You mention the rank and file… squint and look at any org chart and tell me how likely a “deep state” will be able to pull off any dark conspiracy, before some factotum blows the whistle? Seriously? With Rupert Murdoch and the Kochs and Adelson/Wynn and all of them ready to leap to protect and reward?

I know a lot of these guys. Sure, my instinct is to establish varied methods of accountability on them, e.g. liberated IGs. But the ones I've met would have to be spectacular actors to convince me, if they weren't sincere.''

Remember who you're talking to. I want many avenues for accountability! The state MIGHT turn on us! Many states have. STill, there's that 6000 years. Power and wealth are flowing into the gaping maws of exactly the oligarchy of cheaters who ruined all the lives of all our ancestors. Jeez, man. Prioritize the paranoia.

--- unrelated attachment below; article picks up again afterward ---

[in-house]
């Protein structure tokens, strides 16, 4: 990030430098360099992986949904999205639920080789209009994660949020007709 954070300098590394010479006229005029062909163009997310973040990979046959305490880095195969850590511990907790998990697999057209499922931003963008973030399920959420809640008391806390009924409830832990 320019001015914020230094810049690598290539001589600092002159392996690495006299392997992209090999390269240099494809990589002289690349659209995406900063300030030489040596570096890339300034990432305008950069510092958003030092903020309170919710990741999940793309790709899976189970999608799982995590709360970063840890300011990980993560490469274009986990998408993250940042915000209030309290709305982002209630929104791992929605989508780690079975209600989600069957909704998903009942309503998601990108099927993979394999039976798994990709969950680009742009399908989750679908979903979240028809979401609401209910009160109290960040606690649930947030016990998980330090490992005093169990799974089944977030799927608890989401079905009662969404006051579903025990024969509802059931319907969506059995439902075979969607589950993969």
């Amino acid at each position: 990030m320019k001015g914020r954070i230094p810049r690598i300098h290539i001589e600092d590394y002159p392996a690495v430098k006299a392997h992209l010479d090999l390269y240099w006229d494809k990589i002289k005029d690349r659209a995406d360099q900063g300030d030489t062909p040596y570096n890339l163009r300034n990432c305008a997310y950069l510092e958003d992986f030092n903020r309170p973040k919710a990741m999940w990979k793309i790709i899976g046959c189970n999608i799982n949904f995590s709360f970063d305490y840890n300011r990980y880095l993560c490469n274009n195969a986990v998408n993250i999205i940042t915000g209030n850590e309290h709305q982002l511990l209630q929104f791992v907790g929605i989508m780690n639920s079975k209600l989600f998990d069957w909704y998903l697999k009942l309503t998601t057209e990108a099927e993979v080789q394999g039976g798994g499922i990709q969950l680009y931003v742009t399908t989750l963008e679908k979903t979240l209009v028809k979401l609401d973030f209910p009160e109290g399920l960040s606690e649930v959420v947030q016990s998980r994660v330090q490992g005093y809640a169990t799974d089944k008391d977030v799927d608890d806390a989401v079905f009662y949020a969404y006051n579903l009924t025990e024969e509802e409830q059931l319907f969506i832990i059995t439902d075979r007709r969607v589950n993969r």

Oh, how much simpler/better things were - locum - under 99% of societies where kings & lords had total power to exert “justic” (death) upon you at-whim. Fewer laws! MAGA!

Tim Wolter said...

David

Scintilla is a pretty minimal standard.

I am concerned that two pretty top level, decision making folks had what would sure looks like conflicts of interest.

McCabe (wife running for office, biggest contributor a Clinton associated PAC), and Ohr (wife was one of only a dozen or so actual FusionGPS employees, and may well have helped write the Steele Dossier)....they should have recused themselves pronto.

I am very curious as to what kind of FISA warrant was actually obtained on this Page chap. One variety allows a very extensive look at all communications on all matters and going back as far back and as far forward as the FBI deemed necessary. This would make him a "keyhole" into all sorts of places. And then, who was responsible for the remarkable number of unmaskings of US citizens who were - forgive the pun, I am weak - "Hoovered Up" in this process.